Tuesday, August 11, 2009

A dirge for a good profession

Mine is not a unique experience. When I started medical school in 1988, like many of my classmates, I was so committed to becoming a doctor that I could not conceive of another path. In the classroom I learned the usual subjects – anatomy, physiology, physical diagnosis. The grueling pace of medical school and residency were punctuated by moments of wonder: donning a white coat for the first time, with a stethoscope peeking out of a pocket; sitting down exhausted at 3:00 in the morning to write the history and physical for my 9th admission of the day and sensing the magnetic pull of the answers buried in the thick volumes of the patient's chart, certain that I was doing good for someone in need; feeling like a kid at the grown-ups' table during my second year of residency, imbued with the direct responsibility for decisions and finally feeling like a real doctor.

It was in this second year of my residency that I noticed some odd changes. For the first time a physician-administrator dropped in on our morning rounds to point out that our 72-year-old patient admitted three days prior with a pneumonia had used her allotted days of hospitalization, and swift discharge arrangements were needed to minimize hospital’s loss of revenue. Conspicuously muted in the discourse was concern about the patient’s clinical condition. With arrogance and bravado of youth we indicated that the patient would be discharged when we deemed her ready. But then these administrative drop-ins became more frequent, and I got suspicious.

I had been a rather naïve student and young physician: little did I know that, in response to escalating costs and bad behavior of some of my brethren, this trickle of bureaucratic interruption would shortly turn into a fire hose stream of managed care. By the time I completed my training, hordes of hospital-hired discharge planners would be making rounds, scrutinizing all decisions in the name of the institutional bottom line, and not relenting until discharge. I am not opposed to a prompt discharge – unnecessary prolongation of a hospitalization begets complications – but this was ridiculous.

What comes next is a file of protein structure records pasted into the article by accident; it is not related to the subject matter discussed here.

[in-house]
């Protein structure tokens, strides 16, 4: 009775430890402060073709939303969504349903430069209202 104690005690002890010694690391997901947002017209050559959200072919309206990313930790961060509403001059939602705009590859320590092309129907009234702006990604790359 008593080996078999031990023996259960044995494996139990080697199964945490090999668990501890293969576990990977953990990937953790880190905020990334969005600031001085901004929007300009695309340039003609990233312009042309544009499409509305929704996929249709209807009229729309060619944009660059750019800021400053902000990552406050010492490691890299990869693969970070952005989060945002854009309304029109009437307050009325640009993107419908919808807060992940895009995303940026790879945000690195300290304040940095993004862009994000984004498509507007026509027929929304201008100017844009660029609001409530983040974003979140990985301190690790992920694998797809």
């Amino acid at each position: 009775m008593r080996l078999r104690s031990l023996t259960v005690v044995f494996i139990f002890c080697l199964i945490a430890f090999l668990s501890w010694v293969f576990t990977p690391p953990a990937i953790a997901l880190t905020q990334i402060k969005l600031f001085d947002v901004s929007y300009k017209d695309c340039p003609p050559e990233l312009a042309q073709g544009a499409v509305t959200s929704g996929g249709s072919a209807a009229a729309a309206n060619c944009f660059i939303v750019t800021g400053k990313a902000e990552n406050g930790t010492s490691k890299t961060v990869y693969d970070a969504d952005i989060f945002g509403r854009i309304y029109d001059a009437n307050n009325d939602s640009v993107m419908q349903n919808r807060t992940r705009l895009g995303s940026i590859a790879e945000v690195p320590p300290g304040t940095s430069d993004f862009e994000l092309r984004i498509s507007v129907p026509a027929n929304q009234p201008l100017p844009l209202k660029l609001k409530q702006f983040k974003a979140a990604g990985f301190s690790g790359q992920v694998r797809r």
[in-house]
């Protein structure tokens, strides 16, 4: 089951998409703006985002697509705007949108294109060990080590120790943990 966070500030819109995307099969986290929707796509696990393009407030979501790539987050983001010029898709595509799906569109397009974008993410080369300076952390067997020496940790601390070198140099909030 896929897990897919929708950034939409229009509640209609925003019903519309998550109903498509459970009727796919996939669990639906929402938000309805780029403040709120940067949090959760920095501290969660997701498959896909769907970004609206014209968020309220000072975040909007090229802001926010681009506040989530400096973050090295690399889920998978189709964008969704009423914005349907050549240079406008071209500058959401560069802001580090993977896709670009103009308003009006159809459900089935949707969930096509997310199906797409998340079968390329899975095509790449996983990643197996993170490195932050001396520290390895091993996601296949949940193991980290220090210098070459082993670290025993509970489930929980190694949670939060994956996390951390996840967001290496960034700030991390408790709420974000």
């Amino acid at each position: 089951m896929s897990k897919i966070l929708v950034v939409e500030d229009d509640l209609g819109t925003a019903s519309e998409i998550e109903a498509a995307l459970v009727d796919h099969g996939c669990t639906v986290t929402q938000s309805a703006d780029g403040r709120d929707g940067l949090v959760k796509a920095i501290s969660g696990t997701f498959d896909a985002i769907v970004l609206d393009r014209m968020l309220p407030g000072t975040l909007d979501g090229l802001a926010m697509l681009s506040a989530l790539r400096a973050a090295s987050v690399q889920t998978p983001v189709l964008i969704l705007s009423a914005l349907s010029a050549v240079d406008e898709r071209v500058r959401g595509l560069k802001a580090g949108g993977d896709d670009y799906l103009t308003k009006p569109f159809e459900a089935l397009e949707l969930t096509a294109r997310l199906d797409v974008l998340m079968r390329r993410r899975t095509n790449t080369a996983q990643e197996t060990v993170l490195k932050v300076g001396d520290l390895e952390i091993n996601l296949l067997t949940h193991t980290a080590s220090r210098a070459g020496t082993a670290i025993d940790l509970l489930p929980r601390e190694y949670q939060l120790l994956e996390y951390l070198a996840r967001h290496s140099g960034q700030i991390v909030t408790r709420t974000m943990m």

After my residency, followed by a subspecialty fellowship, I wound my way into private practice. The surprises of training yielded to shock at the real world: poorly informed physicians, barrage of prior authorizations for necessary care, growing armies of billing clerks and escalating office overheads, practices embracing entrepreneurship to buffet their bottom lines, creative ways to avoid low reimbursements. While I still derived some satisfaction from my interactions with my patients and their families, this was not the profession touted by the grey-templed patriarchs of medicine’s past.

Perhaps my interests lay elsewhere, or perhaps I just did not have what it takes. I left clinical medicine and went through my Kübler-Ross stages of grief. I grieved for my own lack of perseverance, for the loss of hands-on contact with patients, for the respectability that comes with being a clinician. And while I have regained my personal joie de vivre, I continue to grieve for the medical profession. The task of clinical practice has gotten more Sisyphean: distrustful public, predatory and fraudulent practices, over-testing and over-charging, all to maintain one’s income and avoid law suits. These have led to further spending, over-medicalization, harm, and a profound demoralization of a good profession. Many of my brightest and most dedicated peers are fleeing the bedside to help find solutions or simply to get away from the untenable.

The current US healthcare system is a bloated dangerous exercise in excess, courtesy of successful marketing and of bureaucratic wars. Only the 21st century $6-million-man, reborn as a CEO, is happy, enjoying the sizable perks bought by skimming 30% off the $2.5 trillion/year budget. And while this is disheartening, it is also an opportunity. Change is difficult and frightening, and necessary. We need to forgo the traditional hysteria manifest in the reform discussions of the 1950s and 1990s. As a society and as a profession we need to look the future courageously in the eye, grab our inertia-laden Congress by the hand and pull them toward our vision of an equitable and just system that leaves no one behind. We went to medical school to help people, so let’s rise out of our status quo mindset and get busy building a healthy society for the future. Amidst these activities we must stop briefly and play the dirge for our good profession. Then out of its ashes we must deliver the Phoenix of a great healthcare system for all.


  1. A fabulous, enlightening post. Well done. We need more healthcare professionals, such as yourself, to step up to the plate and tell it like it really is.

  2. Brilliant. Everyone needs to read this.

  3. Thank you both, Anonymous and Maggie! I appreciate your spreading the word about this -- we need a constructive approach to change.

  4. Not surprisingly, this is well thought out, well written and frighteningly accurate. Sadly, I do not have faith in the American people or my own political party, notwithstanding that they are currently in power, to get the reform we need. Sigh.

  5. Renee, alas,you are probably correct. However, some movement in the right direction will be better than the stagnation of the last 50 years. And necessary!

    Thanks for your comment.